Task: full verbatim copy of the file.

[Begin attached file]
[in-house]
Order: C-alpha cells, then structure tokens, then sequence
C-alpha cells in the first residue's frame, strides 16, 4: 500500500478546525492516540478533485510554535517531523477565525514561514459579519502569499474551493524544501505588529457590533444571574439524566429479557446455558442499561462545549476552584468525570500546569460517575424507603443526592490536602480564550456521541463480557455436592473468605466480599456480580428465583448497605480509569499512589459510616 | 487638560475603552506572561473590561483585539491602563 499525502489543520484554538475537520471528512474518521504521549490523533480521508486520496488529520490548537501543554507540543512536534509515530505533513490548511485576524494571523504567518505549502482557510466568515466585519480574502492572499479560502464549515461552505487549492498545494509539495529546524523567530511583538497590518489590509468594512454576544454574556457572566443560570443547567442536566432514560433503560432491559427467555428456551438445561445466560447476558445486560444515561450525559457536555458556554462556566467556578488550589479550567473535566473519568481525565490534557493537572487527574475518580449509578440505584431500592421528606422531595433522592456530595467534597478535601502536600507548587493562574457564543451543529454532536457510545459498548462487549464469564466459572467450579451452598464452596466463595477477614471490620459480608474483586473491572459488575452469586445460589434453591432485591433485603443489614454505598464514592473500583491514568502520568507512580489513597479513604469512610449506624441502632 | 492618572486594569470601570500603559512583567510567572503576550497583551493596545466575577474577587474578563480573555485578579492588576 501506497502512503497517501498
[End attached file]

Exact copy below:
[in-house]
Order: C-alpha cells, then structure tokens, then sequence
C-alpha cells in the first residue's frame, strides 16, 4: 500500500478546525492516540478533485510554535517531523477565525514561514459579519502569499474551493524544501505588529457590533444571574439524566429479557446455558442499561462545549476552584468525570500546569460517575424507603443526592490536602480564550456521541463480557455436592473468605466480599456480580428465583448497605480509569499512589459510616 | 487638560475603552506572561473590561483585539491602563 499525502489543520484554538475537520471528512474518521504521549490523533480521508486520496488529520490548537501543554507540543512536534509515530505533513490548511485576524494571523504567518505549502482557510466568515466585519480574502492572499479560502464549515461552505487549492498545494509539495529546524523567530511583538497590518489590509468594512454576544454574556457572566443560570443547567442536566432514560433503560432491559427467555428456551438445561445466560447476558445486560444515561450525559457536555458556554462556566467556578488550589479550567473535566473519568481525565490534557493537572487527574475518580449509578440505584431500592421528606422531595433522592456530595467534597478535601502536600507548587493562574457564543451543529454532536457510545459498548462487549464469564466459572467450579451452598464452596466463595477477614471490620459480608474483586473491572459488575452469586445460589434453591432485591433485603443489614454505598464514592473500583491514568502520568507512580489513597479513604469512610449506624441502632 | 492618572486594569470601570500603559512583567510567572503576550497583551493596545466575577474577587474578563480573555485578579492588576 501506497502512503497517501498